I started my PhD project in the autumn of 2016, after being employed as a PhD candidate in the municipality of Trondheim. This was part of the university school cooperation between NTNU, Trondheim municipality and Sør-Trøndelag county municipality. I have worked in secondary school while taking the PhD degree. I consider this opportunity as important for gaining research experiences that I can bring back to schools. Moreover, it is a unique chance to be close to both the research and practice field at the same time.
I have worked in secondary schools in Trondheim municipality since 2006 as a teacher, contact teacher and special education teacher. My academic background is teacher education from the University College of Sør-Trøndelag and a master’s degree in special education from NTNU. Recently, I have worked extensively with development work in schools.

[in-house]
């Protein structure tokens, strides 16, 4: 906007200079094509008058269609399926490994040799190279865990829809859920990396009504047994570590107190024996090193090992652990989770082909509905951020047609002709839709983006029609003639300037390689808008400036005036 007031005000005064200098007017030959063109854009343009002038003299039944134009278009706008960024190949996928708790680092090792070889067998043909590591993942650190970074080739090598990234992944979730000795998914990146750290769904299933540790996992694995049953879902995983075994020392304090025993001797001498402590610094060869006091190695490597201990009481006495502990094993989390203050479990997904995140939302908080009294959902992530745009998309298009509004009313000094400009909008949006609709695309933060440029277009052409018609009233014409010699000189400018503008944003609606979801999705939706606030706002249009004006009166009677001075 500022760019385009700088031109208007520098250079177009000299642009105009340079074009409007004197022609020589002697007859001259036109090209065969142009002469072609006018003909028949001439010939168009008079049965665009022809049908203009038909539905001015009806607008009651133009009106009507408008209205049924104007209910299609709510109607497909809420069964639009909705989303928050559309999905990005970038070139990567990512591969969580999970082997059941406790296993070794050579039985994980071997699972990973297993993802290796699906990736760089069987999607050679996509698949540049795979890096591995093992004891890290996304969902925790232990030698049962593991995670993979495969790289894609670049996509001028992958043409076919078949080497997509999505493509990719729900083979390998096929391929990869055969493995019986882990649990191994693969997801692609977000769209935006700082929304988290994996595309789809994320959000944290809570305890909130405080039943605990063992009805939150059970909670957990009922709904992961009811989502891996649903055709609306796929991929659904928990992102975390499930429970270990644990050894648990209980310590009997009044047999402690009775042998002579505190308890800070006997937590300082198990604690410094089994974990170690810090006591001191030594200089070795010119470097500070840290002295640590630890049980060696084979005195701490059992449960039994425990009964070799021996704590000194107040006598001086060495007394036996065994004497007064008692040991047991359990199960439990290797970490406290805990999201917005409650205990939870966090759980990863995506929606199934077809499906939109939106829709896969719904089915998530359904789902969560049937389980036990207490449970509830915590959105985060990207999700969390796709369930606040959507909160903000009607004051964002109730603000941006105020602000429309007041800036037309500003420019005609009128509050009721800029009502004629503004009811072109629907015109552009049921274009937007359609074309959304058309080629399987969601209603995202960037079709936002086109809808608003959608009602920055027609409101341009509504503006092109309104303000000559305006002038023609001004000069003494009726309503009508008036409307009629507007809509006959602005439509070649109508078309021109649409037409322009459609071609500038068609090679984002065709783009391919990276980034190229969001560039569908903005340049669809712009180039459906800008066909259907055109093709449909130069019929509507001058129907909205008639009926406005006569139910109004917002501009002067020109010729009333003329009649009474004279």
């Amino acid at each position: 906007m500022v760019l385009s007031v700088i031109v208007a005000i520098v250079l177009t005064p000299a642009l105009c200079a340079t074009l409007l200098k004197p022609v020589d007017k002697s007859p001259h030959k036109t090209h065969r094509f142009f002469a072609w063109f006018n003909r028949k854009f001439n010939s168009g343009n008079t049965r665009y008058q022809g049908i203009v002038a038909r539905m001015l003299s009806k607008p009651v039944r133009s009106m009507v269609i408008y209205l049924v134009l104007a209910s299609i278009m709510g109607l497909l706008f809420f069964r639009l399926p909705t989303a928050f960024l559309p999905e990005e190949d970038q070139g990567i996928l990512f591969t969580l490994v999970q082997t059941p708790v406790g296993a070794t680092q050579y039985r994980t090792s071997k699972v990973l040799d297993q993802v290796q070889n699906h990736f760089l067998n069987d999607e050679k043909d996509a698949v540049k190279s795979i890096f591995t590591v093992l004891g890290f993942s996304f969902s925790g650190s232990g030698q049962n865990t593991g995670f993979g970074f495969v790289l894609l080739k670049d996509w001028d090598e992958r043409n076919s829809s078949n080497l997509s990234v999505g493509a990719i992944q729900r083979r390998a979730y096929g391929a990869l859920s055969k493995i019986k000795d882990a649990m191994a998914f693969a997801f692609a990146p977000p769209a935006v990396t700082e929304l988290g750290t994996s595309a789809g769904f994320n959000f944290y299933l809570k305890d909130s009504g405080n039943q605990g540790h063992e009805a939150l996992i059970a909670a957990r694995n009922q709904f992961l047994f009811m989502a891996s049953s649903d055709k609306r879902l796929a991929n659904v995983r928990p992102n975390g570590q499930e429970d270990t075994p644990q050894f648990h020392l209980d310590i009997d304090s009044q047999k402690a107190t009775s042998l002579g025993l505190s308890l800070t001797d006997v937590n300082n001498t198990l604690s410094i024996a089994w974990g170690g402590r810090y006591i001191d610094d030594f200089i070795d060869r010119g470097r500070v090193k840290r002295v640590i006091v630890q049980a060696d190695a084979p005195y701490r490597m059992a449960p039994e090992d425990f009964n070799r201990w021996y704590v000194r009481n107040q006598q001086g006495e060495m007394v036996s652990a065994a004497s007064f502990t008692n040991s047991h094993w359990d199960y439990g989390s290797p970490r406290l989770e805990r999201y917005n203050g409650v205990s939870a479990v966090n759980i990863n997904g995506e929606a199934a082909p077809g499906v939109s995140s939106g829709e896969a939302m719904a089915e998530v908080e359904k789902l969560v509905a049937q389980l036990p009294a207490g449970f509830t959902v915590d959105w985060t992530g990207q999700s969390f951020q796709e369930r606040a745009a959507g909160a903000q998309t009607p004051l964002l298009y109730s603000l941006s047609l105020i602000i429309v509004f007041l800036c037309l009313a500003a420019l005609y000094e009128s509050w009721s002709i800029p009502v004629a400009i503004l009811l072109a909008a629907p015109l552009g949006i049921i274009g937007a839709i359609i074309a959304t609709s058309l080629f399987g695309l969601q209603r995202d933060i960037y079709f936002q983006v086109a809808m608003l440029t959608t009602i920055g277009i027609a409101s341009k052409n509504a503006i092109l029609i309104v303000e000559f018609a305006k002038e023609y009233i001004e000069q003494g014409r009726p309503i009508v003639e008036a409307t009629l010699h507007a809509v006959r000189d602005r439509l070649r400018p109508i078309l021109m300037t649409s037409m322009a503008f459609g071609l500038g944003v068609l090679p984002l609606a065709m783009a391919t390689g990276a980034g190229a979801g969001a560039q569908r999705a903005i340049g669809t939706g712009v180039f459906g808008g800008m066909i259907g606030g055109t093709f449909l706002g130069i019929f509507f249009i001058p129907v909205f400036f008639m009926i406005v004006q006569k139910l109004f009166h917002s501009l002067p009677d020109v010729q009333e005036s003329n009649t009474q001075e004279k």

Through the development work and my teaching experience, I have had a special focus on how students learn through cooperation while learning to cooperate, and that was the starting point for my doctoral project. Cooperative learning as a teaching method has been researched and found effective on students’ learning. However, research also indicates challenges for teachers when applying the method in the classroom after the completion of training or a course. To address this challenge, the purpose of the study is to explore the importance of teachers’ co-operation on the implementation of cooperative learning. The study is conducted in a context where teachers participate in professional learning communities with their colleagues in school. The study investigates the experiences of teachers and students and their reflections about cooperative learning and the process of the project. The intention is to examine the significance of teachers’ professional learning communities for the use of cooperative learning in their teaching and their students’ learning.